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‘US sanctions on Russia not responsible for high commodity prices’

America’s Permanent Representative to the United Nations Linda Thomas-Greenfield meets President Museveni of Uganda

Kampala, Uganda | THE INDEPENDENT | America’s sanctions on Russia are not to blame for the increasing prices of food and petroleum products across the globe, the United States of America’s Permanent Representative to the United Nations Linda Thomas-Greenfield has said.

The world has recorded a sharp rise in prices of essential commodities coupled with a steep hike in fuel prices over the past few months, a trend which has made life difficult especially for developing countries. While the prices of cereals, oil, spices, sugar, vegetables and other several other food items and basic necessities of life have gone through the roof, the rates of petrol and diesel have increased to above 6,000 Shillings a litre, an all-time high for fuel products in Uganda.

Recently Russian President Vladimir Putin accused the West of triggering a global economic crisis and a wave of ruinous inflation by imposing on Russia the most severe sanctions in recent history over the conflict in Ukraine. The sanctions followed a Russian-led special military operation in Ukraine.

According to Putin, the sanctions were fomenting a global crisis that would trigger famine for some of the world’s poorest countries. “The blame for this lies entirely with the elites of Western countries who are ready to sacrifice the rest of the world to maintain their global dominance,” Putin said at a televised government meeting on the economy.

Similarly, the Russian Foreign Affairs Minister Sergei Lavrov told journalists during a press conference at State House in Entebbe last week that American and other Western powers’ sanctions on his country were responsible for the skyrocketing prices of oil and food especially cereals across the globe.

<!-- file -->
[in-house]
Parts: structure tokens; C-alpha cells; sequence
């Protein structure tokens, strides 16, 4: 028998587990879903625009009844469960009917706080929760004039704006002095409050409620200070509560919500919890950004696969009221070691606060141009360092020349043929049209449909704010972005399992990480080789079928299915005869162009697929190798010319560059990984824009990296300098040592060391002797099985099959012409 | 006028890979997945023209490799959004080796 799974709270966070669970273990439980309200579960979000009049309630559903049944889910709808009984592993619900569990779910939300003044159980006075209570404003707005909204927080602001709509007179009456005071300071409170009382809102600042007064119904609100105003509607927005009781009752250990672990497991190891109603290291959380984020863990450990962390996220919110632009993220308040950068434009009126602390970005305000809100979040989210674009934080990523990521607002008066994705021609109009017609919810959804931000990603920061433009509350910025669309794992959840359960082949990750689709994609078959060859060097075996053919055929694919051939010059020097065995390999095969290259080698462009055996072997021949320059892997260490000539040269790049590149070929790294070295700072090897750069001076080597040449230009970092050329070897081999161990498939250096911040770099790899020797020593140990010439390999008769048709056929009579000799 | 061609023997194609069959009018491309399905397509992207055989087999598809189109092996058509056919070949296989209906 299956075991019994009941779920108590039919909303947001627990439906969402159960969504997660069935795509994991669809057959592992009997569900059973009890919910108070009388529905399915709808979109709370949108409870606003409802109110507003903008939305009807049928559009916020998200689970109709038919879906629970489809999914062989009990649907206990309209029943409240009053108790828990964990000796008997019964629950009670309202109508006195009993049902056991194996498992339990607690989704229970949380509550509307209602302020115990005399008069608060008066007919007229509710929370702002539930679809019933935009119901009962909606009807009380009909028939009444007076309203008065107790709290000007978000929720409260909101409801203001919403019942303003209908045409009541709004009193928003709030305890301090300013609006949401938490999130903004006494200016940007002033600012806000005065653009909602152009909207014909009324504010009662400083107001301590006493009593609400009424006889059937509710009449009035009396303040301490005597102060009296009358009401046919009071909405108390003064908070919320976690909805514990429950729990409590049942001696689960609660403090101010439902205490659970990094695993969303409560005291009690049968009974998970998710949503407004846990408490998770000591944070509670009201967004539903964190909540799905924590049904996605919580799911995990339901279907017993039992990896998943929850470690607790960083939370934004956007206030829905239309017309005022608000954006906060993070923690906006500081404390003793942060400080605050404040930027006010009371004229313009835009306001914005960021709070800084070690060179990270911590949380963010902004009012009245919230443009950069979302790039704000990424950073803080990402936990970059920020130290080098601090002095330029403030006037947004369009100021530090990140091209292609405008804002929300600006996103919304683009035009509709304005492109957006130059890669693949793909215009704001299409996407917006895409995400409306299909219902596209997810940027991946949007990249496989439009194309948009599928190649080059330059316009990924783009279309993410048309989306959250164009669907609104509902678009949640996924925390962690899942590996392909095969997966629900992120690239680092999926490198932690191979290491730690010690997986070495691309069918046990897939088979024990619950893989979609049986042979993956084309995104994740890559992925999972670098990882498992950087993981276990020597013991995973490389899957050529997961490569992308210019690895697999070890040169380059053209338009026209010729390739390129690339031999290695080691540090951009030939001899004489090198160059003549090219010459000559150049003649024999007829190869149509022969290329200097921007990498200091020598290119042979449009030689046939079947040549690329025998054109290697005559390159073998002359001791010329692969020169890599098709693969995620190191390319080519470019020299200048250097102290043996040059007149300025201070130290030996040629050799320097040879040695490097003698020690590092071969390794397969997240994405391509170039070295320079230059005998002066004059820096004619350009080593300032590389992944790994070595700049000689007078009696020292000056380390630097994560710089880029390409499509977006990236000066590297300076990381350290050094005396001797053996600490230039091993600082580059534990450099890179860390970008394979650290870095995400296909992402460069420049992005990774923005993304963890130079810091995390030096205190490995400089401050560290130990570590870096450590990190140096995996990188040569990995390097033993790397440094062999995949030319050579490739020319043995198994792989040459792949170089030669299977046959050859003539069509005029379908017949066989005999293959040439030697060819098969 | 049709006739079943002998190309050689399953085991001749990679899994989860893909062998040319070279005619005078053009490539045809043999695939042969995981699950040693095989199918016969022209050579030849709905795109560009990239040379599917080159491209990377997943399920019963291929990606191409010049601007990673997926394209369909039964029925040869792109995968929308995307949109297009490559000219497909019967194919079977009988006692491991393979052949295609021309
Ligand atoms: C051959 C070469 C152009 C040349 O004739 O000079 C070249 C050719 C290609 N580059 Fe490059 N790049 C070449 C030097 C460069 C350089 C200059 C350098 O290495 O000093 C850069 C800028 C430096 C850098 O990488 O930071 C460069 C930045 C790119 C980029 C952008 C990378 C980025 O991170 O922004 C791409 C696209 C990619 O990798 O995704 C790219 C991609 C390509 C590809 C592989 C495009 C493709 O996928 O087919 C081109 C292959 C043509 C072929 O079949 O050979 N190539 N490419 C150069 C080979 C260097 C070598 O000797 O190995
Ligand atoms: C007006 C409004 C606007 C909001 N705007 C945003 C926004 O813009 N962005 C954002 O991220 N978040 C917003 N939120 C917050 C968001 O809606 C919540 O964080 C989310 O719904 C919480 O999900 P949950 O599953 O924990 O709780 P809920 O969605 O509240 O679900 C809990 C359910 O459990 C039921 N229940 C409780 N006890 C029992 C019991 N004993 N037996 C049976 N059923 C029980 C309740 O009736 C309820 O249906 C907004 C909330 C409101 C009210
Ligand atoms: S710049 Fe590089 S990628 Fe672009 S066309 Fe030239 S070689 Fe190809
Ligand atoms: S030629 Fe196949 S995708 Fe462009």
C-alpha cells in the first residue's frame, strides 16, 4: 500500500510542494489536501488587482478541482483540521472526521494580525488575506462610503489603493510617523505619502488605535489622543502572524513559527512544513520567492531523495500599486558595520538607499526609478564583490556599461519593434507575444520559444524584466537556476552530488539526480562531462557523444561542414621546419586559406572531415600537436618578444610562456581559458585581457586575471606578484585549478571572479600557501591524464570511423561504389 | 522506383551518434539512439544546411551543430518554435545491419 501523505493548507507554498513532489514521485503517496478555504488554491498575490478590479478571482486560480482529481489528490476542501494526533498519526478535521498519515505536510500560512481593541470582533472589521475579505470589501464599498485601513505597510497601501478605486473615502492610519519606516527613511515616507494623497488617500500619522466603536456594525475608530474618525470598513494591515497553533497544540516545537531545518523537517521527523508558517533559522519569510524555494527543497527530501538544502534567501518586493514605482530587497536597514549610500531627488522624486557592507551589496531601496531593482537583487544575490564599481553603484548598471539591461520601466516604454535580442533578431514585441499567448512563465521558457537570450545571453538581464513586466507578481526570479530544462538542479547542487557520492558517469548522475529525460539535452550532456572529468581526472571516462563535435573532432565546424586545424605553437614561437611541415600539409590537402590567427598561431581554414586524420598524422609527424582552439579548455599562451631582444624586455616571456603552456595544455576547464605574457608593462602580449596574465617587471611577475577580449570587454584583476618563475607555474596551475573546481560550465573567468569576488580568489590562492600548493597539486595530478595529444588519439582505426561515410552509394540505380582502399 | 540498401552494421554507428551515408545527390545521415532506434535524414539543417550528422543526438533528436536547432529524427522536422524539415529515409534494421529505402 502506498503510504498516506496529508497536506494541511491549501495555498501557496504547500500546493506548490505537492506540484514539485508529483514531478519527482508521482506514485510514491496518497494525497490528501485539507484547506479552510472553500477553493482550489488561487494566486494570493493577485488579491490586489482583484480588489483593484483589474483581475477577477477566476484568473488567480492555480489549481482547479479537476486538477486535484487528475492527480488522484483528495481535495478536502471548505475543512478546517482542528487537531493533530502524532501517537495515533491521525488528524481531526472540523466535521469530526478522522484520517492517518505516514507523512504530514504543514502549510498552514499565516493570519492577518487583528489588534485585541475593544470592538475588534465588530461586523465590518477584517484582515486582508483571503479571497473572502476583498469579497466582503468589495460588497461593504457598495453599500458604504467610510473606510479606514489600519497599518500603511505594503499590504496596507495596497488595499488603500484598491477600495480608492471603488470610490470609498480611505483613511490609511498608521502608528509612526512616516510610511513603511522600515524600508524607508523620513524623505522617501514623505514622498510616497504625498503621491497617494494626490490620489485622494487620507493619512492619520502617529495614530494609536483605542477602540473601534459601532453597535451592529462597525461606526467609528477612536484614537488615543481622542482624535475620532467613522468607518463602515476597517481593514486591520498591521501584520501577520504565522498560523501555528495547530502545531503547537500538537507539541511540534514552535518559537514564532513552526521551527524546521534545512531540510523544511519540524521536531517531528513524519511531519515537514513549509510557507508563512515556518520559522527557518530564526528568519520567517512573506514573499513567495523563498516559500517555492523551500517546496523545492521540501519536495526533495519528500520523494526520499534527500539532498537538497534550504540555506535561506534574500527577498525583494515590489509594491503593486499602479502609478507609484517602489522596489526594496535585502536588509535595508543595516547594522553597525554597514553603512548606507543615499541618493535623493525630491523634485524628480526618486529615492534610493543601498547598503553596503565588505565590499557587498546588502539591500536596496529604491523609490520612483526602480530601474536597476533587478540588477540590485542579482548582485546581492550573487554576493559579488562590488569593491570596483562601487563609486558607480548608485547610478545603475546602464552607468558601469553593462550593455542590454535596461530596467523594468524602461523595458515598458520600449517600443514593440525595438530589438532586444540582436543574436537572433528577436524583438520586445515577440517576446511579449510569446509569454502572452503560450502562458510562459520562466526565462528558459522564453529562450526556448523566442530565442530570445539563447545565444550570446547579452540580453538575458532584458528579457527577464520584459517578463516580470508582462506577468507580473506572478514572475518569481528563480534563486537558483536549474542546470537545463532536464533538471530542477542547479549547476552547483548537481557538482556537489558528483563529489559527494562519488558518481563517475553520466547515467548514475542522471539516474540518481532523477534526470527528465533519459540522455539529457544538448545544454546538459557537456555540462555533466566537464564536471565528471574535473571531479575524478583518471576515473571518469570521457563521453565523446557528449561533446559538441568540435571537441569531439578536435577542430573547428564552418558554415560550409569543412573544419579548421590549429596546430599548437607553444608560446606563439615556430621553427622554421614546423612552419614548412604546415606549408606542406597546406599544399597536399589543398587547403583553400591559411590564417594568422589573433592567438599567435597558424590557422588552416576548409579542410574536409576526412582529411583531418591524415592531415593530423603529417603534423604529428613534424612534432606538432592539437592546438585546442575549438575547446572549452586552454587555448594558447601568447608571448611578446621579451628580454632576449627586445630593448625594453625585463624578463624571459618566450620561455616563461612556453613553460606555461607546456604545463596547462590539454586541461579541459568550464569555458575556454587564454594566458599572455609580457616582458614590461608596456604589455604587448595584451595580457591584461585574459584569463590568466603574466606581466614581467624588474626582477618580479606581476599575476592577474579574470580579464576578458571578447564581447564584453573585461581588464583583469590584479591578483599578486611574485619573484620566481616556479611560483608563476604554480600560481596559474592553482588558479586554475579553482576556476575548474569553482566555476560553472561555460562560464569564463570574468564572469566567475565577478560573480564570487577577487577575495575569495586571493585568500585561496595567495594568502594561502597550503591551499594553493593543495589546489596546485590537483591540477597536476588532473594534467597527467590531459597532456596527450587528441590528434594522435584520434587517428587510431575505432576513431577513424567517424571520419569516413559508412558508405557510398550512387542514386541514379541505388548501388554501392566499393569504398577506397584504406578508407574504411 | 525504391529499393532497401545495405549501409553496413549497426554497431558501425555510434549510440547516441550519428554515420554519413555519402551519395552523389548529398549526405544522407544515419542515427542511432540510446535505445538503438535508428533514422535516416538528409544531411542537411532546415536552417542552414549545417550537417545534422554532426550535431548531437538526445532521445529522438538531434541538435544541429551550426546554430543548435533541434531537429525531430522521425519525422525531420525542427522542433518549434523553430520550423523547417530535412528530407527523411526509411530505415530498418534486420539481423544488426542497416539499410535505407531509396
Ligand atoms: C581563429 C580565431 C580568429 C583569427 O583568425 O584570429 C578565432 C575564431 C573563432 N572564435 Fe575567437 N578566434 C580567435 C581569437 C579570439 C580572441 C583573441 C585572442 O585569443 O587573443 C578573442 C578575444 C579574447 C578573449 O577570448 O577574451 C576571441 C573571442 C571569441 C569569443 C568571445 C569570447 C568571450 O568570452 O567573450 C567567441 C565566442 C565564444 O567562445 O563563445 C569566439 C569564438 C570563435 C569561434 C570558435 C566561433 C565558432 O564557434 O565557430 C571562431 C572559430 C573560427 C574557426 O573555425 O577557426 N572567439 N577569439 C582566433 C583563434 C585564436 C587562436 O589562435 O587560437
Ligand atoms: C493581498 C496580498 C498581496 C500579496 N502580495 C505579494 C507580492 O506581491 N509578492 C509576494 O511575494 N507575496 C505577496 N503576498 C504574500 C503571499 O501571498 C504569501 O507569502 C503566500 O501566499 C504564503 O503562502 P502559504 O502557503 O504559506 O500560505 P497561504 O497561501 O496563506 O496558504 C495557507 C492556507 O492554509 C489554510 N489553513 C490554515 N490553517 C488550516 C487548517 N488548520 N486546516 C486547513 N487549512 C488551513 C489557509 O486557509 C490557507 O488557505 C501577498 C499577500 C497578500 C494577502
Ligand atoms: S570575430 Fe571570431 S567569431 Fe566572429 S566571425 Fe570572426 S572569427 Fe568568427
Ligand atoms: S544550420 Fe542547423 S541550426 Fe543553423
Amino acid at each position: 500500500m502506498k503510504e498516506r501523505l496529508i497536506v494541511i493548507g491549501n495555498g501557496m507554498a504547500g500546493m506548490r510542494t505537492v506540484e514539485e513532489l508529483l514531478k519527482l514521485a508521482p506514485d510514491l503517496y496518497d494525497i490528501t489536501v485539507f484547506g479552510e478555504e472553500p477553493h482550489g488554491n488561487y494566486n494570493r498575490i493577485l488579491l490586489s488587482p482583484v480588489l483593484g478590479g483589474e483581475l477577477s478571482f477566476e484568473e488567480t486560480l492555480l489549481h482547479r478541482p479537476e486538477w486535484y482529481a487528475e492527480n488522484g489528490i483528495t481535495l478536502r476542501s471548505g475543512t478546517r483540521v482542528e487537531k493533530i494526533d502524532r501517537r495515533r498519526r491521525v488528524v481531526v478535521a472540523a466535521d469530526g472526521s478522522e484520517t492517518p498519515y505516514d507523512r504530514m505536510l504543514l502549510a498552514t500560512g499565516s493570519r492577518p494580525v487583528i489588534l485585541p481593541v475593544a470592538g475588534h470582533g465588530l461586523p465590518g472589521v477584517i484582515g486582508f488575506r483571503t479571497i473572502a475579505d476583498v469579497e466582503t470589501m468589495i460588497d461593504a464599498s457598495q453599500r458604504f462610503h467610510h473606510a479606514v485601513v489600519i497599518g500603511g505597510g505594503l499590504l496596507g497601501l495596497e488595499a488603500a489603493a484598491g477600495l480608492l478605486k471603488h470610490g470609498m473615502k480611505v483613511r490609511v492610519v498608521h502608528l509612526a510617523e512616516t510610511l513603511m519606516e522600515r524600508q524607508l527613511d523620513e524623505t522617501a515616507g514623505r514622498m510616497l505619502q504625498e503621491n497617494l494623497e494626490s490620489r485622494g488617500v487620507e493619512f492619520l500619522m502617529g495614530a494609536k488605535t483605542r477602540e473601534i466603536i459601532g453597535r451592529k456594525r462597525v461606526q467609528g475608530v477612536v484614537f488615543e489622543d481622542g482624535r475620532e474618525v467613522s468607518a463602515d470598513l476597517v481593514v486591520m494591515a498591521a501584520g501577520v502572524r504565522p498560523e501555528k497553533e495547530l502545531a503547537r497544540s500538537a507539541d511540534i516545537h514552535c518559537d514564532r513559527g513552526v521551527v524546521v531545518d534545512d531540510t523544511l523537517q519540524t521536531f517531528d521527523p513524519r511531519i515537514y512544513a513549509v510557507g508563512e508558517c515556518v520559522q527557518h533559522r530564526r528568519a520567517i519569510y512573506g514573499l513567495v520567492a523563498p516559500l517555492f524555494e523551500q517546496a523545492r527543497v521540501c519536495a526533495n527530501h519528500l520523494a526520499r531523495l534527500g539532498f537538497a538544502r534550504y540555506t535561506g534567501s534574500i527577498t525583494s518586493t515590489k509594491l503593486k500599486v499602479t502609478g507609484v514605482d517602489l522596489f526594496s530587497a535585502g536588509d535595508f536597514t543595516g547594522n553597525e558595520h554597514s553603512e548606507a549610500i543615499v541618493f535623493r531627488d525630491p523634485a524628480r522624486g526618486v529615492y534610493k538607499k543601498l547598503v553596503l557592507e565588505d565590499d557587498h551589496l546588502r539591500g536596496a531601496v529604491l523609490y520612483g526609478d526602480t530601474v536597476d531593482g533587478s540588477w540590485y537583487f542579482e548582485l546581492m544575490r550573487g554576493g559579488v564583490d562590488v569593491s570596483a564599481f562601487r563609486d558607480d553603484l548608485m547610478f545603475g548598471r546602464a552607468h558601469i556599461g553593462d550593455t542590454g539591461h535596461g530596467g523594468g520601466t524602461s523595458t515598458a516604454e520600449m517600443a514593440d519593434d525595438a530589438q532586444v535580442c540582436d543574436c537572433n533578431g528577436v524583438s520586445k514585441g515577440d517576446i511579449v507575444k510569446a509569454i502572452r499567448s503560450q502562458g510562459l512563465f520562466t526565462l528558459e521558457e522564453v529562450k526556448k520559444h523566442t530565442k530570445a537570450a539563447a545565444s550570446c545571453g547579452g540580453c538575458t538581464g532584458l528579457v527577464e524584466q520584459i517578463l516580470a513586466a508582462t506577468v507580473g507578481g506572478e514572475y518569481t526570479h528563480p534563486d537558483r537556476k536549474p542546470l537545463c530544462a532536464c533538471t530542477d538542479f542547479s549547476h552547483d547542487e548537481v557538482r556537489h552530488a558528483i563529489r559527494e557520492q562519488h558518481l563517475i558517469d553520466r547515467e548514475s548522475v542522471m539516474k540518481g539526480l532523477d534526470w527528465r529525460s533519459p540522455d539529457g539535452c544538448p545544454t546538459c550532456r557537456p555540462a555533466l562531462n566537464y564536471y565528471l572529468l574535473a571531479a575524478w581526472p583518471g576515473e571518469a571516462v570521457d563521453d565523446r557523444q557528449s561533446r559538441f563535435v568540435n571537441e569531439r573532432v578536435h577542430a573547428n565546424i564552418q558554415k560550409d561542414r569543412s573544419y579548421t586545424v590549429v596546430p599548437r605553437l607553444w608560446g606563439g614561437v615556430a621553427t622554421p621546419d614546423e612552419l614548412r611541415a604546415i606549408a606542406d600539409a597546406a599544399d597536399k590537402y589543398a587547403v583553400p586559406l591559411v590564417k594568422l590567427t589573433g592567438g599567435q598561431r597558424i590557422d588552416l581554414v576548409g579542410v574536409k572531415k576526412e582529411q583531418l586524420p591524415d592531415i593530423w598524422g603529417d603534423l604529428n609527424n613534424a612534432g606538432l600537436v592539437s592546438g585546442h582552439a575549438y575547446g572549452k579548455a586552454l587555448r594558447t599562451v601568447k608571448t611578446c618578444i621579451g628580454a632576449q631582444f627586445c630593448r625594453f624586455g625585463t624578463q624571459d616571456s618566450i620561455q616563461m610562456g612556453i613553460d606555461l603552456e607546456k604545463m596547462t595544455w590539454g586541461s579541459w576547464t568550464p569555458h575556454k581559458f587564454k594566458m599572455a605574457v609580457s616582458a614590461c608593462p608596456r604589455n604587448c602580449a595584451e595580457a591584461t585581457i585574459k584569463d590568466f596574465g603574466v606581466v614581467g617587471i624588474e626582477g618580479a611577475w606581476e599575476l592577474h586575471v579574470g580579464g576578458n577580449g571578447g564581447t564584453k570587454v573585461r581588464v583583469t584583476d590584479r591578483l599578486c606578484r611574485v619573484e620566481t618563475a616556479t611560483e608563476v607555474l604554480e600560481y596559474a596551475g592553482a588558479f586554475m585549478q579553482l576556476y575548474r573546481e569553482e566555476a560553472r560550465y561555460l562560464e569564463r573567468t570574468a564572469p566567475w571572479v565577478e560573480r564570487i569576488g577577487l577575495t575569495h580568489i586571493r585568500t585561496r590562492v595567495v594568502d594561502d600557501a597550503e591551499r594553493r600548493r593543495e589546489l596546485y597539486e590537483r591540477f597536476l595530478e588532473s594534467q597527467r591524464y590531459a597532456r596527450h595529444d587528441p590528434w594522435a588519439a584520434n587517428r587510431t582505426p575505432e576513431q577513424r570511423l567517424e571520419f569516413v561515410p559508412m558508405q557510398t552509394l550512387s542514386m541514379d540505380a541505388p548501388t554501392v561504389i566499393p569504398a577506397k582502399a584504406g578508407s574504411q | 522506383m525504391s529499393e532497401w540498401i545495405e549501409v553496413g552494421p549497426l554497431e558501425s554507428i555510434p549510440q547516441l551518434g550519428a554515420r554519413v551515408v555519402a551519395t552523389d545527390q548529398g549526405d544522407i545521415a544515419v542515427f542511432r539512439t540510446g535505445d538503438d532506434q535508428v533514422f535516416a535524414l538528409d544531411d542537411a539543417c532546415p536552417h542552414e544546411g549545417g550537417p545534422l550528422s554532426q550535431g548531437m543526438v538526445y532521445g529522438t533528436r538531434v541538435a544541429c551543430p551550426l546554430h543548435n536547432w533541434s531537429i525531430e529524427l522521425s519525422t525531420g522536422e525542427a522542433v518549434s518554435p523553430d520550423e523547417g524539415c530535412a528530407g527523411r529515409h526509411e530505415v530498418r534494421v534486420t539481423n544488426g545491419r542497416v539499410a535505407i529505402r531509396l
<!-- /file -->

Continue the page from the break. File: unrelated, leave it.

Lavrov said although the West never sanctioned agricultural products including fertilisers, they sanctioned banks and insurance companies which makes it hard for Russia to trade with other countries.

However, Greenfield told a selected group of journalists at the residence of the United States Ambassador to Uganda, that it’s wrong to blame the United States for the skyrocketing food prices instead of Russia which attacked Ukraine earlier this year.

As a way to support Uganda to deal with food insecurity, Greenfield announced that they will be providing USD 20 million on top of the regular US support. This support she said is targeting at least 4350,00people across the country.

Greenfield also deflated a question that she was visiting Uganda to court Museveni not to side with Russia after Lavrov’s visit. She instead said the trip to Africa that will also see her also visit Ghana and Cape Verde tomorrow was earlier planned and couldn’t be cancelled simply because Lavrov had visited.

On why the United States continues to deal with President Museveni despite numerous concerns over democracy deficiencies and human rights violations, Greenfield said their policy is to engage with any African leader. She said this is the only way that their concerns will be put across. She said although she recognises Museveni’s role in the security of the Great Lakes region, they nonetheless push him on those values that the United States believes in.



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